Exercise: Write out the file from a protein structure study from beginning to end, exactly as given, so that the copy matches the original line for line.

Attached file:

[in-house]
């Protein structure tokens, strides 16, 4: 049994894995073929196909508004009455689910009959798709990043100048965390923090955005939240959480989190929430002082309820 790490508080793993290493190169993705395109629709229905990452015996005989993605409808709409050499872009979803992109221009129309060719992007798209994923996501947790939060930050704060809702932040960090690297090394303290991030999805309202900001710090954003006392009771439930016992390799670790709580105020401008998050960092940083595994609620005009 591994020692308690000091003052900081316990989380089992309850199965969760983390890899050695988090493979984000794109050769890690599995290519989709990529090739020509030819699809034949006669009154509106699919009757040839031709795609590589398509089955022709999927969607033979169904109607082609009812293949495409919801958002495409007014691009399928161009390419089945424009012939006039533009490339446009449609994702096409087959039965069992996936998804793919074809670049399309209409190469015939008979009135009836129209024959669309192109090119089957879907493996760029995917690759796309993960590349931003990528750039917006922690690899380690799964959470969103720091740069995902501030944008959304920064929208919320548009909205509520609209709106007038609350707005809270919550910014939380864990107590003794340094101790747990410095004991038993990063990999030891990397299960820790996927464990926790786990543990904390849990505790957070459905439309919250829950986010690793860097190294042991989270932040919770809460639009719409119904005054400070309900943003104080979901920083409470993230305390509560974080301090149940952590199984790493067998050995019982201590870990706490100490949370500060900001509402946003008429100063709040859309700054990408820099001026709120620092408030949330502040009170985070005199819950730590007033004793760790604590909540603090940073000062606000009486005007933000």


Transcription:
[in-house]
């Protein structure tokens, strides 16, 4: 049994894995073929196909508004009455689910009959798709990043100048965390923090955005939240959480989190929430002082309820 790490508080793993290493190169993705395109629709229905990452015996005989993605409808709409050499872009979803992109221009129309060719992007798209994923996501947790939060930050704060809702932040960090690297090394303290991030999805309202900001710090954003006392009771439930016992390799670790709580105020401008998050960092940083595994609620005009 591994020692308690000091003052900081316990989380089992309850199965969760983390890899050695988090493979984000794109050769890690599995290519989709990529090739020509030819699809034949006669009154509106699919009757040839031709795609590589398509089955022709999927969607033979169904109607082609009812293949495409919801958002495409007014691009399928161009390419089945424009012939006039533009490339446009449609994702096409087959039965069992996936998804793919074809670049399309209409190469015939008979009135009836129209024959669309192109090119089957879907493996760029995917690759796309993960590349931003990528750039917006922690690899380690799964959470969103720091740069995902501030944008959304920064929208919320548009909205509520609209709106007038609350707005809270919550910014939380864990107590003794340094101790747990410095004991038993990063990999030891990397299960820790996927464990926790786990543990904390849990505790957070459905439309919250829950986010690793860097190294042991989270932040919770809460639009719409119904005054400070309900943003104080979901920083409470993230305390509560974080301090149940952590199984790493067998050995019982201590870990706490100490949370500060900001509402946003008429100063709040859309700054990408820099001026709120620092408030949330502040009170985070005199819950730590007033004793760790604590909540603090940073000062606000009486005007933000």